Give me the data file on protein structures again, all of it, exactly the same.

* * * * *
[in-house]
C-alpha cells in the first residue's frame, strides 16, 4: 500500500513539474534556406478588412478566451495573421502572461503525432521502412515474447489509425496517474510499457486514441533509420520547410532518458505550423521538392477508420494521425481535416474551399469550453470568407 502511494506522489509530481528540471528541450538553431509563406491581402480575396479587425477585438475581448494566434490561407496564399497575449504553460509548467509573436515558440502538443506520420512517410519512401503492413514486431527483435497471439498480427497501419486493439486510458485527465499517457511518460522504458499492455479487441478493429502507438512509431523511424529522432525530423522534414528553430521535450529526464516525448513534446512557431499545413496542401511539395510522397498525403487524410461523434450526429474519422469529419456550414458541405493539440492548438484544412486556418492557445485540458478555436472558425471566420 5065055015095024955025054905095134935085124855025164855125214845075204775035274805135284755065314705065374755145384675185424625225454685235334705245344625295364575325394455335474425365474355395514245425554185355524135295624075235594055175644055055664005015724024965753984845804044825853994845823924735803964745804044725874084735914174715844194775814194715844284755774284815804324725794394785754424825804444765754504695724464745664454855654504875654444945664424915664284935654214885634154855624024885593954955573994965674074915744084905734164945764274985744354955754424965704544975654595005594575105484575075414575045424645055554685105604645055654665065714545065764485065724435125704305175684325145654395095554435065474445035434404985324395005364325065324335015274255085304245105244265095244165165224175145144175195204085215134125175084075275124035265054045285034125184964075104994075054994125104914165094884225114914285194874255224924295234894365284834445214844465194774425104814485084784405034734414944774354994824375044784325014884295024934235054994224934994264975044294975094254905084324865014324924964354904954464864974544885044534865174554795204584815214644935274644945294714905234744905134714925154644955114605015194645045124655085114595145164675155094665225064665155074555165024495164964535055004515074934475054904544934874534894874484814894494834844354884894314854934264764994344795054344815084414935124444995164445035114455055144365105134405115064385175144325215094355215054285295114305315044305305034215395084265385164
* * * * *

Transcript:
[in-house]
C-alpha cells in the first residue's frame, strides 16, 4: 500500500513539474534556406478588412478566451495573421502572461503525432521502412515474447489509425496517474510499457486514441533509420520547410532518458505550423521538392477508420494521425481535416474551399469550453470568407 502511494506522489509530481528540471528541450538553431509563406491581402480575396479587425477585438475581448494566434490561407496564399497575449504553460509548467509573436515558440502538443506520420512517410519512401503492413514486431527483435497471439498480427497501419486493439486510458485527465499517457511518460522504458499492455479487441478493429502507438512509431523511424529522432525530423522534414528553430521535450529526464516525448513534446512557431499545413496542401511539395510522397498525403487524410461523434450526429474519422469529419456550414458541405493539440492548438484544412486556418492557445485540458478555436472558425471566420 5065055015095024955025054905095134935085124855025164855125214845075204775035274805135284755065314705065374755145384675185424625225454685235334705245344625295364575325394455335474425365474355395514245425554185355524135295624075235594055175644055055664005015724024965753984845804044825853994845823924735803964745804044725874084735914174715844194775814194715844284755774284815804324725794394785754424825804444765754504695724464745664454855654504875654444945664424915664284935654214885634154855624024885593954955573994965674074915744084905734164945764274985744354955754424965704544975654595005594575105484575075414575045424645055554685105604645055654665065714545065764485065724435125704305175684325145654395095554435065474445035434404985324395005364325065324335015274255085304245105244265095244165165224175145144175195204085215134125175084075275124035265054045285034125184964075104994075054994125104914165094884225114914285194874255224924295234894365284834445214844465194774425104814485084784405034734414944774354994824375044784325014884295024934235054994224934994264975044294975094254905084324865014324924964354904954464864974544885044534865174554795204584815214644935274644945294714905234744905134714925154644955114605015194645045124655085114595145164675155094665225064665155074555165024495164964535055004515074934475054904544934874534894874484814894494834844354884894314854934264764994344795054344815084414935124444995164445035114455055144365105134405115064385175144325215094355215054285295114305315044305305034215395084265385164